War fears and rate worries: monthly economic and market review

Jun 5, 2024
Colourful Stock exchange display Blur Out of focus double exposure with Graph

Since my last report, the All-Ords share price index rose by 3.2% from Friday 3rd May to Thursday 16th May, but then fell by 2.2% to Friday 31st May. But for a 0.9% uptick last Friday there would have been no gain in the last four weeks.

Market trends
My technical models show:

  • On short-to-medium-term trend analysis the Australian All-Ords index is now bearish whereas the American S&P 500 remains bullish.
  • On medium-to-long-term trend analysis both the Australian and US markets remain bullish.
  • The Coppock momentum indicators of both markets are positive. They turned up in negative territory early last year signalling the previous bear market was over.

Market still directionless

Since my last report, the All-Ords share price index rose by 3.2% from Friday 3rd May to Thursday 16th May, but then fell by 2.2% to Friday 31st May. But for a 0.9% uptick last Friday there would have been no gain in the last four weeks.
Since the end of February when the market surpassed its previous high in January 2022, the All-Ords has wobbled sideways.

Image: Supplied

Economic news

Two factors contributed to the sharp market pullback in April.

Rate worry

First was the growing concern that both the US Federal Reserve and the Australian Reserve Bank may not cut interest rates until 2025 because their inflation fights have stalled. The strong rise in share prices after last November was based on investor confidence that the US cash rate would start falling in March 2024 and be 1.5% lower by year’s end. Because investors thought interest rates would fall, they rebalanced their portfolios from low-risk cash and bonds into riskier assets such as shares that offer a better long-term return. With these hopes dashed, they then switched back to defensive assets.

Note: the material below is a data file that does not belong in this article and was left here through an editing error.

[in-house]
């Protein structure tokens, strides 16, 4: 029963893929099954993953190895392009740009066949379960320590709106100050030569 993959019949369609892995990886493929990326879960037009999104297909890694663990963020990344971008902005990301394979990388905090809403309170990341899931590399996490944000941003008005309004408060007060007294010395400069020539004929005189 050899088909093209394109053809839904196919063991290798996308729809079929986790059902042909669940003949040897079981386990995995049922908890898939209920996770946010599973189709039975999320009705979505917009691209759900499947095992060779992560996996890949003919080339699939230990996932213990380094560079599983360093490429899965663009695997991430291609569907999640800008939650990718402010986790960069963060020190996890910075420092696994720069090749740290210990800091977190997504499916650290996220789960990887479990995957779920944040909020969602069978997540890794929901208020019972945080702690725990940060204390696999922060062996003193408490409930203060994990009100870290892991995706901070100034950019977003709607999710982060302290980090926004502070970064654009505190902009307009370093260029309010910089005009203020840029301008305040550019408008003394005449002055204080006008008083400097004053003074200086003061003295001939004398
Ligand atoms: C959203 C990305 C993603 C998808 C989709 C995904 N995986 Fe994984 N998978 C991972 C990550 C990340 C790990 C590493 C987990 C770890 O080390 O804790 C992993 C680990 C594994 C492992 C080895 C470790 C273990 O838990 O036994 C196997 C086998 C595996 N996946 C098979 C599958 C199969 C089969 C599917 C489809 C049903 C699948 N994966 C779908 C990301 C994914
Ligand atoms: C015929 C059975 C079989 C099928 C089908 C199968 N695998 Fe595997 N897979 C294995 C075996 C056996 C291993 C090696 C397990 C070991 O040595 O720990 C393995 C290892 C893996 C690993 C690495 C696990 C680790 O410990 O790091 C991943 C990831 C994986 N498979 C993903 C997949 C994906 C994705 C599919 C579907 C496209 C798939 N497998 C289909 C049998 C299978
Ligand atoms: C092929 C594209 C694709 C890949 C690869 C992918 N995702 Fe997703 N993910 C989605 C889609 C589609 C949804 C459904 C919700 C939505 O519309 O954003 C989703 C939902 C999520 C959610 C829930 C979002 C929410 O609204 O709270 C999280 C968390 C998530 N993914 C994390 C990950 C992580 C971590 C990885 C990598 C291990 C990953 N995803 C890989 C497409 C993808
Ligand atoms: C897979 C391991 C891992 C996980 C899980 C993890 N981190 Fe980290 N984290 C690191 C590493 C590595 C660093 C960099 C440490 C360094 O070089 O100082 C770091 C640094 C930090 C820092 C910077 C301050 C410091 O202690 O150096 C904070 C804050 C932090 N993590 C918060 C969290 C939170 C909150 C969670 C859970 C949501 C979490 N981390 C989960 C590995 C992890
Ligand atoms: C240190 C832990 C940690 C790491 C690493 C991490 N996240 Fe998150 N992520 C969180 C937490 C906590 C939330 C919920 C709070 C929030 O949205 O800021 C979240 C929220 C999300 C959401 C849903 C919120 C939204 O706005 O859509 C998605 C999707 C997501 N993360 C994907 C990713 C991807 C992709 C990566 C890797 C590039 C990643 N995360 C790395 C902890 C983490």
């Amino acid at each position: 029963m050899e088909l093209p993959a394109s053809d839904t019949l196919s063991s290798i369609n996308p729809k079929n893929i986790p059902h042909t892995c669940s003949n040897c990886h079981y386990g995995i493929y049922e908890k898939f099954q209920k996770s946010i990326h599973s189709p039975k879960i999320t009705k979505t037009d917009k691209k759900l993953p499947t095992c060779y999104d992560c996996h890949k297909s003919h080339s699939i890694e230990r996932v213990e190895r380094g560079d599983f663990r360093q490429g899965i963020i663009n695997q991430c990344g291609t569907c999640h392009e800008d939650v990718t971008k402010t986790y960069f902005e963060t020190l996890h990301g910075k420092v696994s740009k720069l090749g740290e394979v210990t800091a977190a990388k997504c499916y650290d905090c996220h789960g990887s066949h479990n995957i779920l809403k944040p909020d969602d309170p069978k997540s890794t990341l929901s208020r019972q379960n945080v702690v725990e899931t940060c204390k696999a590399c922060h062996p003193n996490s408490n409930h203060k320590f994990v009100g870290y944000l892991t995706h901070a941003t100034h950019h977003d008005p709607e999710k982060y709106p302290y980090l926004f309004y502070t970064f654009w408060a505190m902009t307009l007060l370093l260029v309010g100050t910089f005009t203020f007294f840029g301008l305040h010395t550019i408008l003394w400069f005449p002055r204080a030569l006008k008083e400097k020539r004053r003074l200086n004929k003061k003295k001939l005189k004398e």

War fears

The second reason for the market’s pullback was that the Gaza War could escalate into an Israeli Iranian war following the tit-for-tat attacks by each country after Israel bombed the Iranian embassy in Syria on 1 April. Adverse surprises such as runaway wars are known as “black swan” events. Investors tend to go from “risk on” to “risk off” on such occasions shedding shares for cash, gold, or treasury bonds as a safe refuge. However, war fears eased after both Iran and Israel declared they would take no further military actions for now.

Fed caution

From the start of May, the market mood improved largely because the US Federal Reserve Chair Jerome Powell maintained a cautious stance, emphasising the need for additional data before considering policy changes. This approach reassured investors and underscored the importance of data-driven decisions.

Other encouraging news in the first half of May was US data showing:

  • Orders for durable goods rose 0.7% in April, beating expectations. This positive economic indicator contributed to the market rise.
  • The consumer price index inflation rate was a seasonally adjusted 0.3% in April, maintaining the annual inflation rate at 3.4%. This lower-than-expected outcome suggested interest rates should eventually fall.
  • The seven major hi-tech companies known as the “Magnificent Seven” (including Nvidia, Microsoft, Meta, Amazon, Apple, Alphabet, and Tesla) performed well on the promise of enormous benefits from artificial intellignce (AI).